Whārangi 1: Biography
Dargaville, Joseph McMullen
Banker, timber merchant, politician
I tuhia tēnei haurongo e Janice C. Mogford, ā, i tāngia tuatahitia ki Ngā Tāngata Taumata Rau Ko te wāhanga , 1993.
Joseph McMullen Dargaville, the son of Anderson Dargaville, a physician, and his wife, Eliza McMullen, was born in Cork, County Cork, Ireland, and baptised there on 27 June 1837. His paternal ancestors were Huguenots who had fled to Ireland to escape persecution. Joseph attended Fermoy College, an institution noted for its liberal education.
As a young man Joseph Dargaville emigrated with his brothers to Victoria, Australia. In February 1859 he moved to Sydney, where he was employed as a clerk by the Union Bank of Australia at a salary of £100 per annum. From 1860 to 1866 he worked in several branches of the bank in New South Wales, Tasmania and Victoria. By 1866 regular promotions and salary increments reflected the bank's confidence in his abilities. On 20 April 1865 at Portland, Victoria, Dargaville married Anne Must. The couple were to have at least six children.
In July 1867, probably because of his banking experience during the goldrush in Victoria, he was appointed inspector of the Union Bank's agencies on the West Coast of New Zealand at a salary of £500. The discovery of gold there in 1864 had brought a large increase in population. Dargaville arrived at Hokitika in August. He was promoted to acting manager of the Auckland branch in 1868, but a projected transfer to Nelson was evidently not acceptable and in July 1869 he resigned. He joined the Melbourne firm of Must and Company as their Auckland agent and opened a business as a wholesale merchant in Hobson's Buildings, Shortland Street.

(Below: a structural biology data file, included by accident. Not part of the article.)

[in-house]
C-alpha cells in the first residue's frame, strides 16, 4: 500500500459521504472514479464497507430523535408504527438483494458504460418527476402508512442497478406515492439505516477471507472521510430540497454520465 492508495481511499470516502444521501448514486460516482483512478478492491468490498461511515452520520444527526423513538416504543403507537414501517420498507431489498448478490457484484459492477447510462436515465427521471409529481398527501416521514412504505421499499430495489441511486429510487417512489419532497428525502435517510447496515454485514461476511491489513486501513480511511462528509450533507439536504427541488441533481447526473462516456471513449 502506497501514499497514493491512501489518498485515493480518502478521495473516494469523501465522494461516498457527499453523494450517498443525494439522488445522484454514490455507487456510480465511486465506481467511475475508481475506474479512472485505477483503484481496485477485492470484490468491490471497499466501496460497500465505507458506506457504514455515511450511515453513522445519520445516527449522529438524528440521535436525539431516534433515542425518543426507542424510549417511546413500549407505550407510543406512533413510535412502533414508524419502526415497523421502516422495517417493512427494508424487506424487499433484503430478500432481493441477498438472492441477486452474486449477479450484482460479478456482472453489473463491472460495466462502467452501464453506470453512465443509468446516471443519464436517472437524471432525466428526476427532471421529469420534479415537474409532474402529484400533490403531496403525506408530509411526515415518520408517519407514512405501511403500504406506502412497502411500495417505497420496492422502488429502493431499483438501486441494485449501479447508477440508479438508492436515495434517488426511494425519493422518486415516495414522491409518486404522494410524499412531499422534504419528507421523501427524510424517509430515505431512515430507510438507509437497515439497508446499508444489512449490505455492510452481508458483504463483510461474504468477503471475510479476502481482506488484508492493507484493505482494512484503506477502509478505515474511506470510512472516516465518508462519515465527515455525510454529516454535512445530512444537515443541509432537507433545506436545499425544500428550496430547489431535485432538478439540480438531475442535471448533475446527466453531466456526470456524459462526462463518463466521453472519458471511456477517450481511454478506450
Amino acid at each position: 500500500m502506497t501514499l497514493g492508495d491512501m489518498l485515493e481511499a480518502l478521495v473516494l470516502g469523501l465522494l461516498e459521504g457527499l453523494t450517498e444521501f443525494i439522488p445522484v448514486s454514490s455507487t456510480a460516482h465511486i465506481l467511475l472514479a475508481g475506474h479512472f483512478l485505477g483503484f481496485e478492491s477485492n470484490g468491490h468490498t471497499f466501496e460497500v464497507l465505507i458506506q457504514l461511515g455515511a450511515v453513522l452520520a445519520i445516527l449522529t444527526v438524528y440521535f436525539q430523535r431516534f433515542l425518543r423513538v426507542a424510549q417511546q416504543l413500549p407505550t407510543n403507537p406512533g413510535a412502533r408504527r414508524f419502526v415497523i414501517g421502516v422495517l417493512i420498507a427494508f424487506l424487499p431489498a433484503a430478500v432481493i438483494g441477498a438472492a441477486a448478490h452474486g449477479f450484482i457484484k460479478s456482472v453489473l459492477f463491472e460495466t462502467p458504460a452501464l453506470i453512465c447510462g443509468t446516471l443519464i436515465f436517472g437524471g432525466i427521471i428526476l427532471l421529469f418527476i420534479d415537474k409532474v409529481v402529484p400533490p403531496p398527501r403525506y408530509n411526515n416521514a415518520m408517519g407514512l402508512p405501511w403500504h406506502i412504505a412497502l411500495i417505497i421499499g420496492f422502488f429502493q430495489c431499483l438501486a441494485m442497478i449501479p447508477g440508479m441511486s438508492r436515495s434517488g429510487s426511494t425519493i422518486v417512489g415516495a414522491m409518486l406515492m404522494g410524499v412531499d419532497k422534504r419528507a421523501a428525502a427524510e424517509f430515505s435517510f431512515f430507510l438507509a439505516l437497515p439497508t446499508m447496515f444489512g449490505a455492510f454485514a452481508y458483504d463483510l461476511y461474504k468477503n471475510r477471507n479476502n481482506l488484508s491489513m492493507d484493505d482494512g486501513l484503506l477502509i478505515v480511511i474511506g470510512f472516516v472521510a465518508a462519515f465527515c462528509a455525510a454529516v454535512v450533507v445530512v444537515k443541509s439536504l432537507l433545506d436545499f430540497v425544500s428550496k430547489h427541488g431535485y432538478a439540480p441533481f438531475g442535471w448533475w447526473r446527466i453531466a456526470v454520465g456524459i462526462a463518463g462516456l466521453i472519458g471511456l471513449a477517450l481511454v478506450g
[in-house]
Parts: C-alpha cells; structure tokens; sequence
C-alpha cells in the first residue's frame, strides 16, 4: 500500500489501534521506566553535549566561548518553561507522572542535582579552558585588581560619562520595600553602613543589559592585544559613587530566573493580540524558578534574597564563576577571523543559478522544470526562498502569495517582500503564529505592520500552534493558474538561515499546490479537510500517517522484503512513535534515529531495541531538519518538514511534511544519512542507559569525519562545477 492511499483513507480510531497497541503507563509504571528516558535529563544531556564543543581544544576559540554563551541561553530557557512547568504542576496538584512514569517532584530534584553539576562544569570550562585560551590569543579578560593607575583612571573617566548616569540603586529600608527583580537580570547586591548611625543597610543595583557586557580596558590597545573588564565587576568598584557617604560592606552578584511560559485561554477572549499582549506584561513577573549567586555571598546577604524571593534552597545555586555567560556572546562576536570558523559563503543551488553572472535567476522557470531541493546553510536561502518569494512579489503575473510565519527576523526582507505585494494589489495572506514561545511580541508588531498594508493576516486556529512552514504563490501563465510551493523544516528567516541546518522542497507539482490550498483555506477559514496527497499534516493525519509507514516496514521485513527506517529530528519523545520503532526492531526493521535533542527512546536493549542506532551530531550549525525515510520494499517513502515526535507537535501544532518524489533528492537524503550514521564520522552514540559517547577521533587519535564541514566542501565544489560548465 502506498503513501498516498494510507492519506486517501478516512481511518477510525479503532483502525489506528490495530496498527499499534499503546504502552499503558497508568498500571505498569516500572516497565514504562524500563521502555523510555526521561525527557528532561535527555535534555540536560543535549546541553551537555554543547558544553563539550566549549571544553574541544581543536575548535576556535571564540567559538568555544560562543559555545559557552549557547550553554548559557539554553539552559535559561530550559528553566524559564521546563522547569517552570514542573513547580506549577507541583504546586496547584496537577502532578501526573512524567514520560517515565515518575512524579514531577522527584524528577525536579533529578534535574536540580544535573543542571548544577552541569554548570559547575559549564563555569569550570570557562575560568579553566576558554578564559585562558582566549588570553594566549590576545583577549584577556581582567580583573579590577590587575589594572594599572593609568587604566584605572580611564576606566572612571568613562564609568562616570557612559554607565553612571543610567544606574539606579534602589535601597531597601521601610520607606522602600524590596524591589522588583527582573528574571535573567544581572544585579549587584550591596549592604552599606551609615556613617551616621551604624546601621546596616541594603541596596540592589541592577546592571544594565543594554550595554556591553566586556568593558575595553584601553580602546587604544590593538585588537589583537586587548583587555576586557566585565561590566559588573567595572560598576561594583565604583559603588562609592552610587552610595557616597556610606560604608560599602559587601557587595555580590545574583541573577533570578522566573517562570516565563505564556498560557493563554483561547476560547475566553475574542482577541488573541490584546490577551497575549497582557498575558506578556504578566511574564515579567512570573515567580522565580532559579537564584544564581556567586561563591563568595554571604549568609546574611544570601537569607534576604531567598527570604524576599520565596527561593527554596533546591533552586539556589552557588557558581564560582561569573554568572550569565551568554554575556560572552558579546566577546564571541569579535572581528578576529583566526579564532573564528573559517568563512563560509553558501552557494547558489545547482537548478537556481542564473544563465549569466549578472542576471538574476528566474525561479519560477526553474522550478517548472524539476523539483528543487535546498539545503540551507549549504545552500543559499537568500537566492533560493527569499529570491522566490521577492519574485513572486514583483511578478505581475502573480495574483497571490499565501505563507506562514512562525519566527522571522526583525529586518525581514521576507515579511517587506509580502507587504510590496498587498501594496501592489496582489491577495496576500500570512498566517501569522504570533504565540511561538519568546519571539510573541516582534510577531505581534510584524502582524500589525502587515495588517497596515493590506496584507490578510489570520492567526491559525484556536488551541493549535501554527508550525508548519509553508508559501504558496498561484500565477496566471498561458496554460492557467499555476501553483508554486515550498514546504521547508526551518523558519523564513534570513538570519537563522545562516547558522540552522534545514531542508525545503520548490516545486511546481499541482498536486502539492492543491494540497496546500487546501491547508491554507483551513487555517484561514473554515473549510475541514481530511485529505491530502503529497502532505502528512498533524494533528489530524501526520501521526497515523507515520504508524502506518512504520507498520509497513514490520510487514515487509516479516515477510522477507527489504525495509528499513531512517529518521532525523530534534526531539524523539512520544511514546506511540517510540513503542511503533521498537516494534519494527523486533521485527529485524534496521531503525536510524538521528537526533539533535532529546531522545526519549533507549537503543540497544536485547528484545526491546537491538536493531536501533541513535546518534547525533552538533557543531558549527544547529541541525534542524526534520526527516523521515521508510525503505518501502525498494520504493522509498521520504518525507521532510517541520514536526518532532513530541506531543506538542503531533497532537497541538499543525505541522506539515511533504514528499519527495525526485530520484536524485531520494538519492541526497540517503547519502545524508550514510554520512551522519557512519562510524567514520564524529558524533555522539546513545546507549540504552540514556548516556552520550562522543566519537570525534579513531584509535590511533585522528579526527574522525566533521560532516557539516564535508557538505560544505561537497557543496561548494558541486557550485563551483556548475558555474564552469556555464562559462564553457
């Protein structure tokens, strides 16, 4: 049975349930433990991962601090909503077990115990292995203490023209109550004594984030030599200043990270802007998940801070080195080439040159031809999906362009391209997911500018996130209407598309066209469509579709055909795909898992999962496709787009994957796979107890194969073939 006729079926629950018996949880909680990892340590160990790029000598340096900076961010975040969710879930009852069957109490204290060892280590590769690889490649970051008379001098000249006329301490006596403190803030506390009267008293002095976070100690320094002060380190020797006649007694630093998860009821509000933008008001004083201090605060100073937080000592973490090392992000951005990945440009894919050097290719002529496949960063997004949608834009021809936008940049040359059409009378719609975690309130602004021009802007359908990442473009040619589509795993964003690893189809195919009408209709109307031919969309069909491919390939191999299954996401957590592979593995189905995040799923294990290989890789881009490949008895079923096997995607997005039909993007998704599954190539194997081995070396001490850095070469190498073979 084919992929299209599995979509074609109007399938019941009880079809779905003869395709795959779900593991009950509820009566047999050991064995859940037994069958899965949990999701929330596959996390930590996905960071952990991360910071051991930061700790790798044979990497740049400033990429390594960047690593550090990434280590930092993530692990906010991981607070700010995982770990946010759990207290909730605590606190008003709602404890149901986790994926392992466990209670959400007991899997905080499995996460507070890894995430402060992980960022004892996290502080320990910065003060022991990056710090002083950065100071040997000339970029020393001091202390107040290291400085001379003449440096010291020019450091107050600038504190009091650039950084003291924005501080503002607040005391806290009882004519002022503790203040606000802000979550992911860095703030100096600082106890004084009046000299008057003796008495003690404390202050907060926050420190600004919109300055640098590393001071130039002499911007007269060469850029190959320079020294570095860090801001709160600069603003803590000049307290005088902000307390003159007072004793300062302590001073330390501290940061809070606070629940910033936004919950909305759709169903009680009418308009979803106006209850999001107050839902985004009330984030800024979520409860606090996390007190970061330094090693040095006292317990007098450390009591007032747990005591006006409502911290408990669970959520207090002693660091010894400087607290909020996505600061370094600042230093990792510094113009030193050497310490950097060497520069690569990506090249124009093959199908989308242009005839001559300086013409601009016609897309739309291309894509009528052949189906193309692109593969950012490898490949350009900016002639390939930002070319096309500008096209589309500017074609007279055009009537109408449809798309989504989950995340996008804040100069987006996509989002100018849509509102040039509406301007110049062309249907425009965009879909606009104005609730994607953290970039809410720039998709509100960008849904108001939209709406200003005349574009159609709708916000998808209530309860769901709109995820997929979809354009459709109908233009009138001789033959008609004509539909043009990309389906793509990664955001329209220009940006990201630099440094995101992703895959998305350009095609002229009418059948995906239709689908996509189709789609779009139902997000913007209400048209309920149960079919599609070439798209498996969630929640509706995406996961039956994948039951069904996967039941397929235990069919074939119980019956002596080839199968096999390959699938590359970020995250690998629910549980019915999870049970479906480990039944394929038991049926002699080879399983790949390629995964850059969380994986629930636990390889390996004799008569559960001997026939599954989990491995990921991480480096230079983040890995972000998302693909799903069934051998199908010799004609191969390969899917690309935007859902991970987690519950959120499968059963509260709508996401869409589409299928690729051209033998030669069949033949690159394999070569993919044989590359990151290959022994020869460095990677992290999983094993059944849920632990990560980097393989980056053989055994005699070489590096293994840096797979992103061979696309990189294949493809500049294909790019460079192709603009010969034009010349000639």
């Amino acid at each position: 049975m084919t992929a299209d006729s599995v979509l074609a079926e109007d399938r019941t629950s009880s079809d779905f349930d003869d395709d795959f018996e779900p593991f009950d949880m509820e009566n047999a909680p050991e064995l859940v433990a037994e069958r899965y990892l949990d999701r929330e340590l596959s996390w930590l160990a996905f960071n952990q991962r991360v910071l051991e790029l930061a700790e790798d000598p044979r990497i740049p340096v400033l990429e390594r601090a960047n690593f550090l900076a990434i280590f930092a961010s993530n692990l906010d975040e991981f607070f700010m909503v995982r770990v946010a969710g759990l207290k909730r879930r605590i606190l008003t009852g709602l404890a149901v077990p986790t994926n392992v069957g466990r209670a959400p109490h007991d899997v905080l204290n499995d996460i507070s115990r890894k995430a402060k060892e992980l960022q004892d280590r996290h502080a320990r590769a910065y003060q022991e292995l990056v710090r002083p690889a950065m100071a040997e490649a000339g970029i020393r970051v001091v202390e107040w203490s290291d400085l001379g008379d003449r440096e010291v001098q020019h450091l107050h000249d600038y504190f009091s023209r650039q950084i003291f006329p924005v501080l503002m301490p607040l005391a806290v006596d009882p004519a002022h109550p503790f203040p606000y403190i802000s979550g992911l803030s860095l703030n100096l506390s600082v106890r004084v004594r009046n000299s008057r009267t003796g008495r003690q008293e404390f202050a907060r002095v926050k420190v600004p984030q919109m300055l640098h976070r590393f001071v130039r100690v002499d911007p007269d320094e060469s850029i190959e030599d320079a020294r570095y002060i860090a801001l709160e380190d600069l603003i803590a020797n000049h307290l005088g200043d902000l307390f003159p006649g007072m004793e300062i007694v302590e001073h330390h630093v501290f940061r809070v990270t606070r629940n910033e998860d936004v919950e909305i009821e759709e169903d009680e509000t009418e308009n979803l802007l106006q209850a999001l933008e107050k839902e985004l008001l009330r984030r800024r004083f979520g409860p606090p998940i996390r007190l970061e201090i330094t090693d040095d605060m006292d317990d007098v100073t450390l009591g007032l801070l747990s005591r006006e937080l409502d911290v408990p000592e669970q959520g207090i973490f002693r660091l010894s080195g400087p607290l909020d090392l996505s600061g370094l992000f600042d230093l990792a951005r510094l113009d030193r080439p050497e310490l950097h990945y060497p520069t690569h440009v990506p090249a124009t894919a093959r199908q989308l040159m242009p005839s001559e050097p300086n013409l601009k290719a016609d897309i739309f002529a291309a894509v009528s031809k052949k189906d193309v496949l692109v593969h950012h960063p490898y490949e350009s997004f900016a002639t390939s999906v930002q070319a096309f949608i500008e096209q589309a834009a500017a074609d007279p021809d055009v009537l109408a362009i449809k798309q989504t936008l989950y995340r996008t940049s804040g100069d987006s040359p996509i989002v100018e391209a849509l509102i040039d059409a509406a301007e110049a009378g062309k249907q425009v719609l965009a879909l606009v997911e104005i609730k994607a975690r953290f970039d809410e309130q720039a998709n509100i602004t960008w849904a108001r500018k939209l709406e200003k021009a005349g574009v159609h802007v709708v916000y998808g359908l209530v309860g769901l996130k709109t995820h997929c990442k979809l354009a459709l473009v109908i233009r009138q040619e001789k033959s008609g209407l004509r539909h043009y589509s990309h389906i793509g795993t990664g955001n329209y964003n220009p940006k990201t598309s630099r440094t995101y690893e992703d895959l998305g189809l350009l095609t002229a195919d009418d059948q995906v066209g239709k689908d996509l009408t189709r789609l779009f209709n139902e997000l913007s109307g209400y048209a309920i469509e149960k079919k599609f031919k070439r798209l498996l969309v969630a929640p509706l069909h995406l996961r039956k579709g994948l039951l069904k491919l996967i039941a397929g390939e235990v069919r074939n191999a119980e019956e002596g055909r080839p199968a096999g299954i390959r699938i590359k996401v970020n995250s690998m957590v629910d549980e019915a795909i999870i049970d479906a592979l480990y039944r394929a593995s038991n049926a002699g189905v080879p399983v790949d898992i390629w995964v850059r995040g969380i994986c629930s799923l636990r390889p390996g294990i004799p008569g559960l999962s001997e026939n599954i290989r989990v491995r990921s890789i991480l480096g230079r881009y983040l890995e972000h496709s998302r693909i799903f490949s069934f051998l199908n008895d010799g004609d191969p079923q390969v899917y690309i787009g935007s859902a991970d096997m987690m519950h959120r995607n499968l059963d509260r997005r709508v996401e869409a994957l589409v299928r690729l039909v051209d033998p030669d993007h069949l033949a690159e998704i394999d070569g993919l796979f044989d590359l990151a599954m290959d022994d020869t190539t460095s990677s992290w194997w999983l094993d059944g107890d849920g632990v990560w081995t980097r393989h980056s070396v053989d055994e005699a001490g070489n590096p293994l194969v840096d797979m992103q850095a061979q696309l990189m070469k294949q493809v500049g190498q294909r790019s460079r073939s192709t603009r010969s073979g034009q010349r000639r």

In 1871 he visited the Northern Wairoa River on the northernmost arm of the Kaipara Harbour. Recognising the trade potential of the relatively undeveloped resources of kauri timber and gum, he leased from Parore Te Awha four acres on the adjacent Kaihu River. He set up a trading post and built up a prosperous timber industry that by 1876 was reputed to employ over 400 men. Dargaville commuted frequently from Auckland until late in 1871, when he promoted Edwin Mitchelson, a member of his staff, to local manager.
In 1872 Dargaville purchased from Parore and others the Tunatahi block of 171 acres, and at the junction of the Wairoa and Kaihu rivers founded and developed the town of Dargaville. At his own expense he built a large store and gum shed, and tramways and wharves to service the expanding overseas trade. In time, cottages and two hotels were erected and in 1874 a spacious family home was built on a prime site in the town. He donated land for the Anglican church and for a school and was one of the original promoters of the Kaihu valley railway connecting Kaihu with Dargaville.
In 1876 Joseph Dargaville sold part of his timber interests to the Union Sash and Door Company and Edwin Mitchelson took over his merchant businesses. Dargaville continued to own, almost exclusively, the land and buildings of the township, from which he derived considerable income through leasing. To gain the maximum economic advantage from his estate he established the Dargaville Trust and transferred the management of his property to the trustees.